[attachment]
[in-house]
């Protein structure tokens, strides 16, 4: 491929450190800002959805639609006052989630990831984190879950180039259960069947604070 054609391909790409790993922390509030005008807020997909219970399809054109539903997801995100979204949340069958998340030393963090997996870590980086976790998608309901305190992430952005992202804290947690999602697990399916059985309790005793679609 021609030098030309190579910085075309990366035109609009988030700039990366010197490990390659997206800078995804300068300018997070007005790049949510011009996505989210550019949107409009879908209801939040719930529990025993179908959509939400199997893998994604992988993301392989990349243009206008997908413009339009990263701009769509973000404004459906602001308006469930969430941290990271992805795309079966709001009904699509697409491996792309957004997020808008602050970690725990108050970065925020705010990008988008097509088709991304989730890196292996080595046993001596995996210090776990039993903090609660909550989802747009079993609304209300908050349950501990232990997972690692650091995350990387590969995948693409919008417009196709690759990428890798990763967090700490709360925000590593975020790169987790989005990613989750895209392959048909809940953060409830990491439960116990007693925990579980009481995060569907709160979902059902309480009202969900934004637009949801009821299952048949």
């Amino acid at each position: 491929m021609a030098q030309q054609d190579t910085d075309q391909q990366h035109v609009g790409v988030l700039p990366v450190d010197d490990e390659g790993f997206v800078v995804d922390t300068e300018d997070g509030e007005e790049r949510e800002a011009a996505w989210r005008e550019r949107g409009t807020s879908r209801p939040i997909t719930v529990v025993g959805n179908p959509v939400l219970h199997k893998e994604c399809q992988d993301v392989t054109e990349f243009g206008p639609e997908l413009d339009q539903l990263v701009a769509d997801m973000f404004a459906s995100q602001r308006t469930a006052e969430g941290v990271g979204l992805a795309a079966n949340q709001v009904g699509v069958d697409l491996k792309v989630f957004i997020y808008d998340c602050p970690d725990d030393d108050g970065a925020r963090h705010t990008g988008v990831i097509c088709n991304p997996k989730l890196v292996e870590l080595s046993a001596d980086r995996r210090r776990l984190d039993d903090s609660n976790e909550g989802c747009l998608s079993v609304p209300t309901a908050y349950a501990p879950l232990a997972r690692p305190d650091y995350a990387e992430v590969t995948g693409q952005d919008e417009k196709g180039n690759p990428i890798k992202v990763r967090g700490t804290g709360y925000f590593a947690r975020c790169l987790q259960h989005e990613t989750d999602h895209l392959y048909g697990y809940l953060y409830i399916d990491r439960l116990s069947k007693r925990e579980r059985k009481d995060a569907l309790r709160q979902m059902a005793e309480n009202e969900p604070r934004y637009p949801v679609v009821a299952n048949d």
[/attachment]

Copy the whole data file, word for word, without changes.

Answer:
[in-house]
């Protein structure tokens, strides 16, 4: 491929450190800002959805639609006052989630990831984190879950180039259960069947604070 054609391909790409790993922390509030005008807020997909219970399809054109539903997801995100979204949340069958998340030393963090997996870590980086976790998608309901305190992430952005992202804290947690999602697990399916059985309790005793679609 021609030098030309190579910085075309990366035109609009988030700039990366010197490990390659997206800078995804300068300018997070007005790049949510011009996505989210550019949107409009879908209801939040719930529990025993179908959509939400199997893998994604992988993301392989990349243009206008997908413009339009990263701009769509973000404004459906602001308006469930969430941290990271992805795309079966709001009904699509697409491996792309957004997020808008602050970690725990108050970065925020705010990008988008097509088709991304989730890196292996080595046993001596995996210090776990039993903090609660909550989802747009079993609304209300908050349950501990232990997972690692650091995350990387590969995948693409919008417009196709690759990428890798990763967090700490709360925000590593975020790169987790989005990613989750895209392959048909809940953060409830990491439960116990007693925990579980009481995060569907709160979902059902309480009202969900934004637009949801009821299952048949």
């Amino acid at each position: 491929m021609a030098q030309q054609d190579t910085d075309q391909q990366h035109v609009g790409v988030l700039p990366v450190d010197d490990e390659g790993f997206v800078v995804d922390t300068e300018d997070g509030e007005e790049r949510e800002a011009a996505w989210r005008e550019r949107g409009t807020s879908r209801p939040i997909t719930v529990v025993g959805n179908p959509v939400l219970h199997k893998e994604c399809q992988d993301v392989t054109e990349f243009g206008p639609e997908l413009d339009q539903l990263v701009a769509d997801m973000f404004a459906s995100q602001r308006t469930a006052e969430g941290v990271g979204l992805a795309a079966n949340q709001v009904g699509v069958d697409l491996k792309v989630f957004i997020y808008d998340c602050p970690d725990d030393d108050g970065a925020r963090h705010t990008g988008v990831i097509c088709n991304p997996k989730l890196v292996e870590l080595s046993a001596d980086r995996r210090r776990l984190d039993d903090s609660n976790e909550g989802c747009l998608s079993v609304p209300t309901a908050y349950a501990p879950l232990a997972r690692p305190d650091y995350a990387e992430v590969t995948g693409q952005d919008e417009k196709g180039n690759p990428i890798k992202v990763r967090g700490t804290g709360y925000f590593a947690r975020c790169l987790q259960h989005e990613t989750d999602h895209l392959y048909g697990y809940l953060y409830i399916d990491r439960l116990s069947k007693r925990e579980r059985k009481d995060a569907l309790r709160q979902m059902a005793e309480n009202e969900p604070r934004y637009p949801v679609v009821a299952n048949d």